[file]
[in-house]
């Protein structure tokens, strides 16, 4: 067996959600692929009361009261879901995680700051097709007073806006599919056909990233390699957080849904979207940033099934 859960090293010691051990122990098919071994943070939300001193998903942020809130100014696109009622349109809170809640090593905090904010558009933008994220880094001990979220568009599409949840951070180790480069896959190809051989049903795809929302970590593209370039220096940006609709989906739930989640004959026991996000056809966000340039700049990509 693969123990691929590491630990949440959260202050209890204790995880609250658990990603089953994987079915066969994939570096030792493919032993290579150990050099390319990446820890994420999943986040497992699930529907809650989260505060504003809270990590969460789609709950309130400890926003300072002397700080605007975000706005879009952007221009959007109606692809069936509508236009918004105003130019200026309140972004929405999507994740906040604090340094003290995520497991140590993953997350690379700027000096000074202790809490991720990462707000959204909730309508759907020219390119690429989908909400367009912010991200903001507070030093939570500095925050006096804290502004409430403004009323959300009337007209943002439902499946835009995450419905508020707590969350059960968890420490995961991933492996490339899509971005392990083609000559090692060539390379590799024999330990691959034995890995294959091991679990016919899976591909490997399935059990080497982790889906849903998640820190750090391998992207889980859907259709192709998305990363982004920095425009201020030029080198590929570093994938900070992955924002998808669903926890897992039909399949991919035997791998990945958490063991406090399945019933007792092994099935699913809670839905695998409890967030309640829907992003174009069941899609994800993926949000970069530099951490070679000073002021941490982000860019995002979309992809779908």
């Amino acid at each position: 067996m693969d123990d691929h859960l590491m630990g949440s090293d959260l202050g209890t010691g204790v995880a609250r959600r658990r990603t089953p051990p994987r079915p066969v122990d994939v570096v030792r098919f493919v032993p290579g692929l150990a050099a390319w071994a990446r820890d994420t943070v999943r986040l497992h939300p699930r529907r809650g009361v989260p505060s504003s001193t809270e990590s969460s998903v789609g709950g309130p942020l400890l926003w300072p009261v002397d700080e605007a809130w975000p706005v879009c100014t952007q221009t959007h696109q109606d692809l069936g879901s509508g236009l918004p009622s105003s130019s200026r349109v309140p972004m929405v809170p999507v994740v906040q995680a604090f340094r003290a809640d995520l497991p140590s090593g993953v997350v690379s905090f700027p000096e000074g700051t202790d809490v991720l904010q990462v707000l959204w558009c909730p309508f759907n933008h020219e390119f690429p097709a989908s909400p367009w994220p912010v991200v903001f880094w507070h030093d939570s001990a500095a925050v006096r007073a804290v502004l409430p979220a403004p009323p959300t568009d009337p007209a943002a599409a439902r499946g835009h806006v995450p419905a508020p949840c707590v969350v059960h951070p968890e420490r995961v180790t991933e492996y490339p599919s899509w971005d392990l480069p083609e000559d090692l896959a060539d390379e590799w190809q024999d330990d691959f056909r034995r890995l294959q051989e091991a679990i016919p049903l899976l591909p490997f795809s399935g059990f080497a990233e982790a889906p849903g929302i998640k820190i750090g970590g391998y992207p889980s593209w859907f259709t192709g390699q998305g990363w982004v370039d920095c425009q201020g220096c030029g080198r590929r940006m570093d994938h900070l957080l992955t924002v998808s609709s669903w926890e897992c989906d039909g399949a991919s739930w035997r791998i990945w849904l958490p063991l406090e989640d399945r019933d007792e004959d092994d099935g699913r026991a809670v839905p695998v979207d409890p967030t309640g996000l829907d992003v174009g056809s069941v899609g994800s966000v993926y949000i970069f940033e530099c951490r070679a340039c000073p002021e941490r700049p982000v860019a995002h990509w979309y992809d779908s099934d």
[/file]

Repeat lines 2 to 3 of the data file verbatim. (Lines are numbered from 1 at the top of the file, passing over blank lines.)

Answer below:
């Protein structure tokens, strides 16, 4: 067996959600692929009361009261879901995680700051097709007073806006599919056909990233390699957080849904979207940033099934 859960090293010691051990122990098919071994943070939300001193998903942020809130100014696109009622349109809170809640090593905090904010558009933008994220880094001990979220568009599409949840951070180790480069896959190809051989049903795809929302970590593209370039220096940006609709989906739930989640004959026991996000056809966000340039700049990509 693969123990691929590491630990949440959260202050209890204790995880609250658990990603089953994987079915066969994939570096030792493919032993290579150990050099390319990446820890994420999943986040497992699930529907809650989260505060504003809270990590969460789609709950309130400890926003300072002397700080605007975000706005879009952007221009959007109606692809069936509508236009918004105003130019200026309140972004929405999507994740906040604090340094003290995520497991140590993953997350690379700027000096000074202790809490991720990462707000959204909730309508759907020219390119690429989908909400367009912010991200903001507070030093939570500095925050006096804290502004409430403004009323959300009337007209943002439902499946835009995450419905508020707590969350059960968890420490995961991933492996490339899509971005392990083609000559090692060539390379590799024999330990691959034995890995294959091991679990016919899976591909490997399935059990080497982790889906849903998640820190750090391998992207889980859907259709192709998305990363982004920095425009201020030029080198590929570093994938900070992955924002998808669903926890897992039909399949991919035997791998990945958490063991406090399945019933007792092994099935699913809670839905695998409890967030309640829907992003174009069941899609994800993926949000970069530099951490070679000073002021941490982000860019995002979309992809779908």
């Amino acid at each position: 067996m693969d123990d691929h859960l590491m630990g949440s090293d959260l202050g209890t010691g204790v995880a609250r959600r658990r990603t089953p051990p994987r079915p066969v122990d994939v570096v030792r098919f493919v032993p290579g692929l150990a050099a390319w071994a990446r820890d994420t943070v999943r986040l497992h939300p699930r529907r809650g009361v989260p505060s504003s001193t809270e990590s969460s998903v789609g709950g309130p942020l400890l926003w300072p009261v002397d700080e605007a809130w975000p706005v879009c100014t952007q221009t959007h696109q109606d692809l069936g879901s509508g236009l918004p009622s105003s130019s200026r349109v309140p972004m929405v809170p999507v994740v906040q995680a604090f340094r003290a809640d995520l497991p140590s090593g993953v997350v690379s905090f700027p000096e000074g700051t202790d809490v991720l904010q990462v707000l959204w558009c909730p309508f759907n933008h020219e390119f690429p097709a989908s909400p367009w994220p912010v991200v903001f880094w507070h030093d939570s001990a500095a925050v006096r007073a804290v502004l409430p979220a403004p009323p959300t568009d009337p007209a943002a599409a439902r499946g835009h806006v995450p419905a508020p949840c707590v969350v059960h951070p968890e420490r995961v180790t991933e492996y490339p599919s899509w971005d392990l480069p083609e000559d090692l896959a060539d390379e590799w190809q024999d330990d691959f056909r034995r890995l294959q051989e091991a679990i016919p049903l899976l591909p490997f795809s399935g059990f080497a990233e982790a889906p849903g929302i998640k820190i750090g970590g391998y992207p889980s593209w859907f259709t192709g390699q998305g990363w982004v370039d920095c425009q201020g220096c030029g080198r590929r940006m570093d994938h900070l957080l992955t924002v998808s609709s669903w926890e897992c989906d039909g399949a991919s739930w035997r791998i990945w849904l958490p063991l406090e989640d399945r019933d007792e004959d092994d099935g699913r026991a809670v839905p695998v979207d409890p967030t309640g996000l829907d992003v174009g056809s069941v899609g994800s966000v993926y949000i970069f940033e530099c951490r070679a340039c000073p002021e941490r700049p982000v860019a995002h990509w979309y992809d779908s099934d």